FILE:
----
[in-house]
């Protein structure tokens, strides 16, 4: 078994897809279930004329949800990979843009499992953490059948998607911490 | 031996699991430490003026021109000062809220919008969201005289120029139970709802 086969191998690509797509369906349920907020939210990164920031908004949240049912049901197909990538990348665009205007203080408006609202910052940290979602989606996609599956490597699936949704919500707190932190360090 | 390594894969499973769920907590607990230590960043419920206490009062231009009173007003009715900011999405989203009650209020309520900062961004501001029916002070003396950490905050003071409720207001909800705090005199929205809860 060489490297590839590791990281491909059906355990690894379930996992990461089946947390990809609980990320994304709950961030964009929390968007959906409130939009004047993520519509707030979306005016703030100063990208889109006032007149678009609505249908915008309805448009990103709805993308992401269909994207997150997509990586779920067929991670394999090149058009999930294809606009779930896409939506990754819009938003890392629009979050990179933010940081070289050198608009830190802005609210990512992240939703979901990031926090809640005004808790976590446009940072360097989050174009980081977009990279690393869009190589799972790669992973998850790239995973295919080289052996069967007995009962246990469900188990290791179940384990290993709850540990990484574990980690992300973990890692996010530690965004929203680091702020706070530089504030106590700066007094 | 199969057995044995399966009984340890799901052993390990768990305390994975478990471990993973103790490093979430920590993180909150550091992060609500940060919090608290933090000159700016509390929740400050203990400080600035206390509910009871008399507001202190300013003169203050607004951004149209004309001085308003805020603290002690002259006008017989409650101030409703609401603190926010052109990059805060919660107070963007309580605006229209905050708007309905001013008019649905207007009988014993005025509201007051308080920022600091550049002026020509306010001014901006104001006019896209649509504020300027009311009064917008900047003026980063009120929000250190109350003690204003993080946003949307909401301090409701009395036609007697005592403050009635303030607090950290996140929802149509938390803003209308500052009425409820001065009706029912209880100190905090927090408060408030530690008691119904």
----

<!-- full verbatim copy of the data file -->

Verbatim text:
[in-house]
């Protein structure tokens, strides 16, 4: 078994897809279930004329949800990979843009499992953490059948998607911490 | 031996699991430490003026021109000062809220919008969201005289120029139970709802 086969191998690509797509369906349920907020939210990164920031908004949240049912049901197909990538990348665009205007203080408006609202910052940290979602989606996609599956490597699936949704919500707190932190360090 | 390594894969499973769920907590607990230590960043419920206490009062231009009173007003009715900011999405989203009650209020309520900062961004501001029916002070003396950490905050003071409720207001909800705090005199929205809860 060489490297590839590791990281491909059906355990690894379930996992990461089946947390990809609980990320994304709950961030964009929390968007959906409130939009004047993520519509707030979306005016703030100063990208889109006032007149678009609505249908915008309805448009990103709805993308992401269909994207997150997509990586779920067929991670394999090149058009999930294809606009779930896409939506990754819009938003890392629009979050990179933010940081070289050198608009830190802005609210990512992240939703979901990031926090809640005004808790976590446009940072360097989050174009980081977009990279690393869009190589799972790669992973998850790239995973295919080289052996069967007995009962246990469900188990290791179940384990290993709850540990990484574990980690992300973990890692996010530690965004929203680091702020706070530089504030106590700066007094 | 199969057995044995399966009984340890799901052993390990768990305390994975478990471990993973103790490093979430920590993180909150550091992060609500940060919090608290933090000159700016509390929740400050203990400080600035206390509910009871008399507001202190300013003169203050607004951004149209004309001085308003805020603290002690002259006008017989409650101030409703609401603190926010052109990059805060919660107070963007309580605006229209905050708007309905001013008019649905207007009988014993005025509201007051308080920022600091550049002026020509306010001014901006104001006019896209649509504020300027009311009064917008900047003026980063009120929000250190109350003690204003993080946003949307909401301090409701009395036609007697005592403050009635303030607090950290996140929802149509938390803003209308500052009425409820001065009706029912209880100190905090927090408060408030530690008691119904």